OPINION

Choosing a ‘Top-Down’ vs. ‘Bottom-Up’ Approach in Edtech Sales

Choosing a ‘Top-Down’ vs. ‘Bottom-Up’ Approach in Edtech Sales

Selling to schools is one of the hardest parts of building an edtech company. It is critical to have a well thought-out, go-to-market strategy in place to demonstrate the value of your edtech product. This means analyzing the classic 4 P’s of Marketing: place, price, product, and promotion. In some industries, these marketing functions can be separated from sales functions. In edtech, that is impossible.

“Marketing drives sales,” states Glen McCandless of SellingToSchools. “They can’t be clearly disconnected because in a buyer’s mind it is not disconnected. Marketing’s role is to drive sales.”

In education sales, the multiple levels of hierarchy and complex sales cycles require an integrated sales-marketing approach. The first step of that approach is deciding which sales strategy best suits your product.

Key Considerations of a Top-Down Strategy

A top-down strategy means that you are selling to administration. Your startup is presenting a solution to one of their problems. More often than not, administrators go to Google and search for a solution, and then begin a process of evaluating a few different products to solve their problem.

Consideration #1: With an abundance of edtech products on the market, it is not always necessary to demonstrate efficacy. If you’re pursuing a top-down strategy, you should instead measure the impact of your product in a classroom and then lead your sales pitch with that data.

Consideration #2: In general, if your product has a high price tag, you need a top down strategy. Products that fall into this category include back office apps, analytics systems, and learning management systems.

Consideration #3: With a top down strategy, you are more likely to need a lengthy pilot program to prove results. “If it’s mission critical, there will be a piloting program. Sometimes you have to substantiate the claims a developer is making,” states McCandless. These pilots should have built-in check-in points throughout, so that you can fix problems before they evolve into weeks of product nonuse. (See this EdSurge article for a guide to the pilot process.)

Consideration #4: Be ready to face a long sales cycle and, initially, a pretty low adoption rate. Schools want to be absolutely sure of what they are spending money on before purchasing a product.

Consideration #5: In higher ed, a provost or president writes the check, and, even more so than in K-12, they need the professors to be on board before buying. This may mean devising a plan to reach and convert professors in parallel with the top down sales plan.

Key Considerations of a Bottom-Up Strategy

With a bottom-up strategy, founders are selling solutions directly to teachers or professors, typically those who are early adopters. Selling directly to instructors requires a very nuanced strategy, since there are now thousands of edtech startups providing solutions, often for free.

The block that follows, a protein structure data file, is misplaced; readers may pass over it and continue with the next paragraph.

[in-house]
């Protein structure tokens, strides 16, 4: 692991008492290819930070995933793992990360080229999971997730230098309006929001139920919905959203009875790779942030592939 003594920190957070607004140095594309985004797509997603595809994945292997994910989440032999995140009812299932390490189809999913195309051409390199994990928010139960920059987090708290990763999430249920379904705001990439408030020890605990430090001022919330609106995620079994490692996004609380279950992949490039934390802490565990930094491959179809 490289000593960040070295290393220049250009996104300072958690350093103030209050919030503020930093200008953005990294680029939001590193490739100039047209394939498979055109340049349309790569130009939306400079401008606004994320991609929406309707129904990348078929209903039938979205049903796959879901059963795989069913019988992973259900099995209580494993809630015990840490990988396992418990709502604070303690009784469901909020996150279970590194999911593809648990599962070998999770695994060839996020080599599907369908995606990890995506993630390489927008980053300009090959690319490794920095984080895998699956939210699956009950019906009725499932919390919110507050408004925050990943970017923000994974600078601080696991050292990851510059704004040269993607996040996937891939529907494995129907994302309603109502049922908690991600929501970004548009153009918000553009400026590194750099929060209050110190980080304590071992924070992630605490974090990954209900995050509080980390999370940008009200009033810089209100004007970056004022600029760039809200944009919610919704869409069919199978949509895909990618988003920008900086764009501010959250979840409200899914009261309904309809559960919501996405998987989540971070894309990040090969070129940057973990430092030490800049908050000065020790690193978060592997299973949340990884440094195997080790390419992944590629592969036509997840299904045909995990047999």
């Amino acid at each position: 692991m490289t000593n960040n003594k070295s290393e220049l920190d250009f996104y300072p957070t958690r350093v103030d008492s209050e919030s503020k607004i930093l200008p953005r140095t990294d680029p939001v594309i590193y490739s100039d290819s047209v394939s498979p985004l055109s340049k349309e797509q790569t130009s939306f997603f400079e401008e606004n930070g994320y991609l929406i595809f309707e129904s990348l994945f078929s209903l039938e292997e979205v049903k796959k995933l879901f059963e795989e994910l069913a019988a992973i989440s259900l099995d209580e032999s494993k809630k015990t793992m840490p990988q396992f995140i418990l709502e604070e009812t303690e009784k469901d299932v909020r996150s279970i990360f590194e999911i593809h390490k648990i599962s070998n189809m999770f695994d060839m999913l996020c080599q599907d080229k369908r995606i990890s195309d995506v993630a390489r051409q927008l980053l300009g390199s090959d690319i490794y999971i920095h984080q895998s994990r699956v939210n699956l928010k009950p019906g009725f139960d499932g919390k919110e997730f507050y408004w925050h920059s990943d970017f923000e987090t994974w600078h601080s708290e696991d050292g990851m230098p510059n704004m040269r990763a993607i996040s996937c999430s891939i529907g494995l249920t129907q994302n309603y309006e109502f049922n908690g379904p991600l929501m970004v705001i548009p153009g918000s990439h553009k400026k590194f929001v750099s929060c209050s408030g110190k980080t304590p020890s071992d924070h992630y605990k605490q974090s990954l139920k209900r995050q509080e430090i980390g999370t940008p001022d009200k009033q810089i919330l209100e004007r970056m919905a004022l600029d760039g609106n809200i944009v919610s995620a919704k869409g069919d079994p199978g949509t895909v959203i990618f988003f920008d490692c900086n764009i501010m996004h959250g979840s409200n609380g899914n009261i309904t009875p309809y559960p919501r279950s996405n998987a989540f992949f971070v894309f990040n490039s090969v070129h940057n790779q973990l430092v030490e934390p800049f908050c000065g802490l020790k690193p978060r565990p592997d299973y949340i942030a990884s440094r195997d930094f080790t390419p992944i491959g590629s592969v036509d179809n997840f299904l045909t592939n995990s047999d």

Consideration #1: Teachers often adopt products quickly. They are eager to try new solutions, and many take time to give their feedback. But the flipside of this is that teachers do not have much purchasing power. This dynamic is the root of much frustration for edtech founders.

Consideration #2: With this strategy, you will have the ability to develop deep relationships with the initial group of teachers who adopt the technology and can incorporate their feedback as you build your product. “Product development ends up being a lot of your marketing,” states Amin Kazi, founder of Unizin.

Consideration #3: This approach lends itself better to growth via word of mouth. If you are selling to teachers, they can become your brand ambassadors, making it easy to scale to any geography. It lessens your dependence on expensive field sales and inside sales channels. Loyal customers become the primary channel to drive demand.

Consideration #4: The freemium model is often utilized with a bottom-up strategy. The risk of using this pricing model is that teachers who use your product may be unable to find the funds to purchase the technology, or may get bogged down in lengthy RFP purchasing cycles.

Top-Down vs. Bottom-Up—Which to Choose?

In the end, the nature of the product often dictates whether a startup should pursue a top-down or a bottom-up strategy. If you are selling large, comprehensive products that must be implemented throughout an entire school, the top down sales approach is not optional but necessary. If you are selling a software product that you are confident teachers can easily adopt and will love, a bottom-up approach is a no-brainer. But with an explosion in the number of edtech startups, many business models fall between these two extremes.

If you know the costs and benefits of each approach and have a deep understanding of your own product, you should have no problem choosing the option that will close more sales.

Charles LaCalle (@charleslacalle) leads startup sourcing and and manages community at Dreamit Ventures, an education and health technology accelerator and venture fund. This article is based on a recent Dreamit #Get2A podcast featuring MJ Linane, Founder of GuildWay, Glen McCandless, Founder of Selling to Schools, and Amin Kazi, Founder of Unizin.

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